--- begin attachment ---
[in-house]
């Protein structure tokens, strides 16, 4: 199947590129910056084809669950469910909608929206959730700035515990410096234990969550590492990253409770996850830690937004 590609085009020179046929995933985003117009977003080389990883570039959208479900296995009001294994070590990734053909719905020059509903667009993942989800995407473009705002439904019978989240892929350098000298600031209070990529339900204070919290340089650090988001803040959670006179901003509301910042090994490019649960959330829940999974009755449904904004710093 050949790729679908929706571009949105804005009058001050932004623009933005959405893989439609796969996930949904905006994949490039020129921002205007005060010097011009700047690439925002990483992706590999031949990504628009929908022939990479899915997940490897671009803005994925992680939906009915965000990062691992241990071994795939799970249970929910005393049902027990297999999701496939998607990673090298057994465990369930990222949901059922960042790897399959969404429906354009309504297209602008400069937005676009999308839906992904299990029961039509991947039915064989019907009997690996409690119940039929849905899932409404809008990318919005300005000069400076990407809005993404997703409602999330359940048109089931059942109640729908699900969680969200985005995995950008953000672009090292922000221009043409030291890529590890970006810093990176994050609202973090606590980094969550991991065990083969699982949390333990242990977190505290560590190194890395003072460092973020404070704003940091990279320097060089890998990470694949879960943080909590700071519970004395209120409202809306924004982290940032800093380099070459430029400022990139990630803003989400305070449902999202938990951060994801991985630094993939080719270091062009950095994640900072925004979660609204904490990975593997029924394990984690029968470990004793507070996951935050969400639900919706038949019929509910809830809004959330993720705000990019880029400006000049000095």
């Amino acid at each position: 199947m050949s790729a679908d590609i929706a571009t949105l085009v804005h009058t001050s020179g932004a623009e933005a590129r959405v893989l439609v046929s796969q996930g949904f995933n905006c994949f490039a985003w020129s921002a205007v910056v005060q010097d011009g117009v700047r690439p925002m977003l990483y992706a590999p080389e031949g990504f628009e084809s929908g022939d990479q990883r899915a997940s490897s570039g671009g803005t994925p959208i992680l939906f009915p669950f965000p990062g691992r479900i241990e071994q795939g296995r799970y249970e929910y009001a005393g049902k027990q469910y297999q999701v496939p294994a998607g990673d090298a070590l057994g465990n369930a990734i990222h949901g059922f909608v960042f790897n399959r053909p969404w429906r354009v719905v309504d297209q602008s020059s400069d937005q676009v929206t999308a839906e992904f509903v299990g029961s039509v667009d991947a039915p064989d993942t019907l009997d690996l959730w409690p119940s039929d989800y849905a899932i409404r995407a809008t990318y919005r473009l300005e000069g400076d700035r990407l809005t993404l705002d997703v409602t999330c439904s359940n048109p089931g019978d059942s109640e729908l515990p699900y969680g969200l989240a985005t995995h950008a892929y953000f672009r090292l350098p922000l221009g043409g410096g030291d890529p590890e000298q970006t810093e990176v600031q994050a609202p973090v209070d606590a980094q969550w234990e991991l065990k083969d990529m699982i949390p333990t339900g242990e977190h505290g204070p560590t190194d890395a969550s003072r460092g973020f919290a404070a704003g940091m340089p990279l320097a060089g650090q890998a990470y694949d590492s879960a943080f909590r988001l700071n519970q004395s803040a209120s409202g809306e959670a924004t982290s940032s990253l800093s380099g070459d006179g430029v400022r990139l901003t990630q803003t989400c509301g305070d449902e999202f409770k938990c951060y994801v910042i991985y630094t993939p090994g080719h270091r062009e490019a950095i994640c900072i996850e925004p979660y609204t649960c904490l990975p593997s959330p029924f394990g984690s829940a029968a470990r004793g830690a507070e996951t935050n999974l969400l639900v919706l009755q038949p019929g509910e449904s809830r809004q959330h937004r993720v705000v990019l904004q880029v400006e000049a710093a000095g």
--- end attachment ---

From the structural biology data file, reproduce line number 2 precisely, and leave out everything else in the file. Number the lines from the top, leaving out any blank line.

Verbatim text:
């Protein structure tokens, strides 16, 4: 199947590129910056084809669950469910909608929206959730700035515990410096234990969550590492990253409770996850830690937004 590609085009020179046929995933985003117009977003080389990883570039959208479900296995009001294994070590990734053909719905020059509903667009993942989800995407473009705002439904019978989240892929350098000298600031209070990529339900204070919290340089650090988001803040959670006179901003509301910042090994490019649960959330829940999974009755449904904004710093 050949790729679908929706571009949105804005009058001050932004623009933005959405893989439609796969996930949904905006994949490039020129921002205007005060010097011009700047690439925002990483992706590999031949990504628009929908022939990479899915997940490897671009803005994925992680939906009915965000990062691992241990071994795939799970249970929910005393049902027990297999999701496939998607990673090298057994465990369930990222949901059922960042790897399959969404429906354009309504297209602008400069937005676009999308839906992904299990029961039509991947039915064989019907009997690996409690119940039929849905899932409404809008990318919005300005000069400076990407809005993404997703409602999330359940048109089931059942109640729908699900969680969200985005995995950008953000672009090292922000221009043409030291890529590890970006810093990176994050609202973090606590980094969550991991065990083969699982949390333990242990977190505290560590190194890395003072460092973020404070704003940091990279320097060089890998990470694949879960943080909590700071519970004395209120409202809306924004982290940032800093380099070459430029400022990139990630803003989400305070449902999202938990951060994801991985630094993939080719270091062009950095994640900072925004979660609204904490990975593997029924394990984690029968470990004793507070996951935050969400639900919706038949019929509910809830809004959330993720705000990019880029400006000049000095």